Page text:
How do you like to go up in a swing, up in the air so blue?
Tuesday, September 29, 2009 - 01:50 p.m.
Saturday, we met up with my sister's family at a local playground and Micah got to try the swing for the very first time. He wasn't a huge fan at first, but he caught on after Daniel got in the swing next to him. Next time, maybe he'll be a little more adventurous.
It's been almost three months since the miscarriage. Three months. I wouldn't have believed it at the time, but now there are whole days that go by and I don't think about it even once. Like it happened to someone else, or not at all.
But then there are days like Saturday and Sunday and today, when the "would have beens" come out to play. By now, we would have known she was a girl. We'd be picking out names and registering for a second crib. I'd be wearing my maternity clothes again, and watching my belly jump as she kicked and rolled. We'd be telling Micah about his baby sister and making plans for how we'd help him adjust.
Even though days may go by without consciously thinking about her, I can't stop myself from tracking this not-pregnancy in the back of my mind. I'm still counting down to January, but for what, I'm not sure.
One year ago today, we were just coming home with you for the first time. You were a tiny, grey-eyed, red-haired little thing, born four weeks early, and three weeks later than we thought you'd be. It poured down rain during the drive home, and I suddenly realized I'd be spending the rest of my life worried that something would happen to you. I just as quickly realized I'd just have to get over it, or else I'd drive us all insane.
That first month was a blur, the second and third a trial, but sometime in January, you suddenly blossomed into a happy, smiling, cuddly baby. You've been charming everyone around you ever since. We've been through some rough times, especially this summer, but your laugh melts my heart and brings a smile to my face every single time. I don't know that I'll ever be immune to it, but hopefully you'll use that power only for good.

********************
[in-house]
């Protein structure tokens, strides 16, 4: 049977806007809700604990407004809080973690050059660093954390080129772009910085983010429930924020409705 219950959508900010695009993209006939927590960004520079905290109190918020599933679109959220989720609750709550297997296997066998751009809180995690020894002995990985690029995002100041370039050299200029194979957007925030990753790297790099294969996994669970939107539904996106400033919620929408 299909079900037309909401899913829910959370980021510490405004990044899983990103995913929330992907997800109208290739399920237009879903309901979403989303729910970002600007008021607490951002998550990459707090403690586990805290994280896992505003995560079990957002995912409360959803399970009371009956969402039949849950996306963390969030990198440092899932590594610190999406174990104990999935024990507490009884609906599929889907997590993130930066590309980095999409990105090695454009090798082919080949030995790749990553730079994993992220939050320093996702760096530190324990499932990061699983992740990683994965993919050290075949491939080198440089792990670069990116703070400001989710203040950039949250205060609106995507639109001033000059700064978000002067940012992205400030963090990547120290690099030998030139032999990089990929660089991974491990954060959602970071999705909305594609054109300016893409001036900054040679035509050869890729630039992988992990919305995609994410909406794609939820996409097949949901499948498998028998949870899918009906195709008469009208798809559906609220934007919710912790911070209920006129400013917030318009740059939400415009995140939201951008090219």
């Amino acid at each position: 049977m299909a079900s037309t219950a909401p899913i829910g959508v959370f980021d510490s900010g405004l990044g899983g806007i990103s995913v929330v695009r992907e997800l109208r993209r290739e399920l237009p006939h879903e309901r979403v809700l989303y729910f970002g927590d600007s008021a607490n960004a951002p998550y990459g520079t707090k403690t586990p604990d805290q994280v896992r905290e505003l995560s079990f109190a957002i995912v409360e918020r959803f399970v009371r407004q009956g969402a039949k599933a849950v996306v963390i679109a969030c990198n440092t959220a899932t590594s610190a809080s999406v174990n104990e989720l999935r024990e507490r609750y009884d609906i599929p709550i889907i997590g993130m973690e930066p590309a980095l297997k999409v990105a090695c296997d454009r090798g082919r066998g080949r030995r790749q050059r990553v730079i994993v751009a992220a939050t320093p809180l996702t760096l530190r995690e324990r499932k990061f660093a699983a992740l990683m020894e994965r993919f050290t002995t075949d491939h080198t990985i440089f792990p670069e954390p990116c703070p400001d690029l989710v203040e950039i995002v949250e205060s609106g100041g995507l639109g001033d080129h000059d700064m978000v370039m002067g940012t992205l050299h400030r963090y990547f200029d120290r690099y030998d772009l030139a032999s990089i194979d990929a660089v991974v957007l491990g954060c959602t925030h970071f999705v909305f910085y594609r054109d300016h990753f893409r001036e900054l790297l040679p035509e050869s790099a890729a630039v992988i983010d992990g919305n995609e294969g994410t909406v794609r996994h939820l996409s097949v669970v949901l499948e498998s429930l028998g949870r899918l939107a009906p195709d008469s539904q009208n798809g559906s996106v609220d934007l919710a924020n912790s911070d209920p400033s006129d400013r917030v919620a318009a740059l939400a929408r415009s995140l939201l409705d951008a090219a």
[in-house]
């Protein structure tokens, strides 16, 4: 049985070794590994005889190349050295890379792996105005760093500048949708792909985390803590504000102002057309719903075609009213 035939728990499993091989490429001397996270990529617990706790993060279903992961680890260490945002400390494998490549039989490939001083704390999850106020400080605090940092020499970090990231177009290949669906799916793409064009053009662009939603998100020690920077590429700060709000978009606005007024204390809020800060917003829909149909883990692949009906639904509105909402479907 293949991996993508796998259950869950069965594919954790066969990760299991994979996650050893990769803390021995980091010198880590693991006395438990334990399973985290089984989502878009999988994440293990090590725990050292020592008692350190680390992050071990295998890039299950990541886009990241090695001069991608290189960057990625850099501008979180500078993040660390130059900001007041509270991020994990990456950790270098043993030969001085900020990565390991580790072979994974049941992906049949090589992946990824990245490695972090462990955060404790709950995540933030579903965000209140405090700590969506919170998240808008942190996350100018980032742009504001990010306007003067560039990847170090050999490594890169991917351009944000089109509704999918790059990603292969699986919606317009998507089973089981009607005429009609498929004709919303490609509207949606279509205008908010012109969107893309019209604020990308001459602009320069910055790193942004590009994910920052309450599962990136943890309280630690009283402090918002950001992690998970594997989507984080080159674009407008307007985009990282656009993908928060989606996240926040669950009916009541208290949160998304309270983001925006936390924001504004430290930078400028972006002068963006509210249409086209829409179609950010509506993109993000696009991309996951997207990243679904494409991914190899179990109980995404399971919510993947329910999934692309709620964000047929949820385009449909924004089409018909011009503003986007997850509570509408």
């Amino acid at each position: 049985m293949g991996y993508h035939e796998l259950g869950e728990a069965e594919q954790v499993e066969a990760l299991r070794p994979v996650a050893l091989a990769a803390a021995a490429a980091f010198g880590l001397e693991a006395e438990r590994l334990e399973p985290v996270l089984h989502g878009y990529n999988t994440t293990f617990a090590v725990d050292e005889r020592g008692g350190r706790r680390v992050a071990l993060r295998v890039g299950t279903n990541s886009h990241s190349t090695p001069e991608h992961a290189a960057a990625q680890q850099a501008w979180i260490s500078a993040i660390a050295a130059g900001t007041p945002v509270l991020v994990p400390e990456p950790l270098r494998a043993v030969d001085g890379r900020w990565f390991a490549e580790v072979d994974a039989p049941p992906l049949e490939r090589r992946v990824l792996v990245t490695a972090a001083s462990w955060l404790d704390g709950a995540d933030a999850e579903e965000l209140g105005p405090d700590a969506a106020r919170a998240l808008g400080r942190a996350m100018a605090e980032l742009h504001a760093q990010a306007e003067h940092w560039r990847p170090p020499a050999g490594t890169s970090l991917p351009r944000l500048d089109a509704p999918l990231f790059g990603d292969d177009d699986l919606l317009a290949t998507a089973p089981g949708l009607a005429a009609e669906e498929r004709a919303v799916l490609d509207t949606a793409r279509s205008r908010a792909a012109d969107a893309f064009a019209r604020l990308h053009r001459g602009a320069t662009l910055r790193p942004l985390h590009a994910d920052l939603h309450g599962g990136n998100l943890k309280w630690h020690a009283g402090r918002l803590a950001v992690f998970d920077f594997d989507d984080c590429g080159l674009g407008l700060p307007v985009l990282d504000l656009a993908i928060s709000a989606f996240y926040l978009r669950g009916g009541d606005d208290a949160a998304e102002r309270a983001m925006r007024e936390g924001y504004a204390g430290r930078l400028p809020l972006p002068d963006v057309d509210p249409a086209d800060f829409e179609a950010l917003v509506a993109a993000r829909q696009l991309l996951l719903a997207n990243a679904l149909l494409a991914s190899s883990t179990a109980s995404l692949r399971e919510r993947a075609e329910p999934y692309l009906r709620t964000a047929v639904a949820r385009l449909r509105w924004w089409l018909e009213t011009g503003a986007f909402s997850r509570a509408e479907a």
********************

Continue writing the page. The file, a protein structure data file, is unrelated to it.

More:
July had a profound effect on me. I never took you for granted, but the miscarriage made me appreciate what a miracle you really, truly are. We are so blessed to have you, and I am totally, completely aware of that every single day. I regret with all my heart that you won't have a sister this winter, but at the same time, it's made me stop and enjoy every moment with you instead of letting time just drift by. I think that's her gift to both of us.
You are endlessly fascinating. Every tiny milestone is a marvel, every small skill mastered is proof, PROOF I SAY, that you are the most amazing person ever, anywhere. I'll qualify that out in public, for politeness, but we all know it's true.
You jabber, shriek, and burble. You howl with laughter when we tickle you, and you growl at your toy lion. You say geegah (kitty cat), mama, dada, bawa (Nala), see. You can bap your little paws together in the sign for more, although for you it really means "food please." You point at things that interest you and rattle off sentences and questions in Martian. You're fascinated by the new mobile that now hangs from the ceiling above your crib. "See? See?" you ask, and you point and laugh when we spin it around for you.
When one of us walks into the room, you scramble towards us as fast as you can, head down, until you run into our legs, then you hold out your arms to be picked up. You're a great snuggler and you give the best hugs. You wave bye-bye and blow kisses. You love to hand things to people, then take them back again.
And good god, child, you eat. You're done with baby food; no, you want the real thing now. Peas, corn, beans, cantaloupe, watermelon, pears, apple, peaches, waffles, muffins, pizza, chicken, pork, barbeque, rolls, steak, fish. You like spicy things – garlic, red pepper, cinnamon, nutmeg. If it wasn't for a reaction to milk, egg, and pineapple, I think you'd eat pretty much anything. Most of the time, you have the same things for dinner we do, and you are insanely neat about it – it's only after you've finished that you'll play with your food. Until then, you're all business.
You love books. You'll sit by yourself or in our laps, turning the pages and talking to them. When there's music on, you dance or clap. You're learning to color with crayons and play with fingerpaints.
Lately, you're a little unsure of strangers. Not at the doctor's office the other day when you were holding court from your carseat, and not at lunch yesterday, when you were talking to and waving at the woman seated next to us. But occasionally, when there's a crowd, you have to snuggle up to me, put your head on my shoulder, and take a break. It's a little embarrassing at time, but also kind of gratifying.
I treasure our time alone together, at night before bed and when you wake up in the morning. I sit in our chair and hold you against me, and I want time to slow down, to stop, just so I can have this a little longer. Soon you'll be too big to hold, too busy, too interested in other things, so for now, I sit back and kiss the chubby little hand locked on the front of my shirt, and enjoy the moment there in the dark.